The play centres around Jed, a rebellious but isolated teenage boy. He cannot make real contact with people and has never left his unit. As a result, physical contact terrifies him. His parents both disappear, leaving him a strange note asking him to ‘reveal the lie.’ He uses his hacking skills to interfere with the virtual classroom and invites a girl he likes, Layla Moon, on a road trip to find his parents. 




The red grid appears from before covering the stage. Upbeat propaganda music underscores the following.



The safety of driverless cars has improved significantly with only a 5% error margin. Since the prohibition of human drivers and the limitation of travel routes, we can now rest easy that your journey is safer than ever before. Don’t forget we are with you every step of the way.


Jed is erratically driving. It is daytime and burning hot. Layla sits in the front, and Lexi’s hologram is in the back. The road is projected behind them.


You know many people; great people of the past discovered their life’s mission while travelling.


Take a right here, now! Now! Too late.


George Harrison, travelling to India, discovering the sitar. Lexi play sitar music.



Sitar music begins to play.


George Harrison, the Beatles! Oh my god, it’s like saying you don’t know Beethoven.


Erm. Lexi play the Beatles.


Ok, but I’m trying to navigate whilst convincing the grid you’re still at home so as not to raise suspicion. But sure, I’ll play the Beatles.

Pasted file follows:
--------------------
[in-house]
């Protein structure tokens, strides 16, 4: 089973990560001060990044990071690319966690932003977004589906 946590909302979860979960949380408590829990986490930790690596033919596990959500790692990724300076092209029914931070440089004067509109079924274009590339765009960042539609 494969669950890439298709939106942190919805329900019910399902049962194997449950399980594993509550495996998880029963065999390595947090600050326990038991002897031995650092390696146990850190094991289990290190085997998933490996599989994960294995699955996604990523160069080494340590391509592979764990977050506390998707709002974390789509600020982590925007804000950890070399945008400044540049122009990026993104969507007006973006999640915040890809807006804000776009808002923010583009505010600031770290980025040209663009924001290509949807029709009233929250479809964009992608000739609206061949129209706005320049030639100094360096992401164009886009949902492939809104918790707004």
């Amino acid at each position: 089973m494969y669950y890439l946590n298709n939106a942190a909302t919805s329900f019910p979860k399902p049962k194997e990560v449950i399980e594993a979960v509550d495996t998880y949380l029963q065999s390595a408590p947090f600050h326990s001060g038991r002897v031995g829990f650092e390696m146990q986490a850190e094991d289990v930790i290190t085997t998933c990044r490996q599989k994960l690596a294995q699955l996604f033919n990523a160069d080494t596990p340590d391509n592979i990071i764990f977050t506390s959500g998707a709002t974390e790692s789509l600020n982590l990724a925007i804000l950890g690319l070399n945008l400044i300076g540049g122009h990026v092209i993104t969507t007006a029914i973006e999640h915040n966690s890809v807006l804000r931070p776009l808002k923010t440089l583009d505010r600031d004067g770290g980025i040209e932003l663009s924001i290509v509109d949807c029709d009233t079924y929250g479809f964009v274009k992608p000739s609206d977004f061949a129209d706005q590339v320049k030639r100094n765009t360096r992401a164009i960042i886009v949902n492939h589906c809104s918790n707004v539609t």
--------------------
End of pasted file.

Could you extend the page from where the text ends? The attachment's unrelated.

Multitasking, I reckon that’s why most VA friends seem to be girls.

The sitar music fades into ‘Strawberry Fields Forever’ by the Beatles. Once the song is established the journey seems to be running a lot smoother.


Keep going straight ahead. That’s it. Take this right. Smoothly done!


Yes, awesome Jed, you’re totally making up for the hour we spent in that car park thinking we were going to die.


You should be thankful it’s an automatic.


Steve Jobs, he went to India too. Got lice, scabies, then dysentery. Apparently, he came back and was so enlightened that he started Apple! Think of it, Lexi, without him, people like you wouldn’t exist.


I get it, Layla. Road trips are good. Gandhi had one and POTHOLE!


What the…

They hit the pothole.


Have you got a death wish!


Didn’t know what you meant, sorry.


Look, Jed, can you remind Layla not to distract the driver and the navigator.




Sorry, Layla, we can stop soon. The guy who sold us the car said when we get to the M23, it’s a straight line to Brighton, where they send the infected.

The industry turns into the countryside.  Fields and fields of crops unroll behind them.



It’s so peaceful.





There is no one about: no signs, cars, people. Like a ghost town, ooh, love that song my granddad used to play it to me. LEXI play ‘Ghost town’.

The haunting song of Thatcher’s era by the Specials now accompanies images of derelict buildings, broken signs and overgrown roads projected all around.







Jed breaks suddenly, but it’s too late. The car crashes into debris on the road. Layla screams.



In Development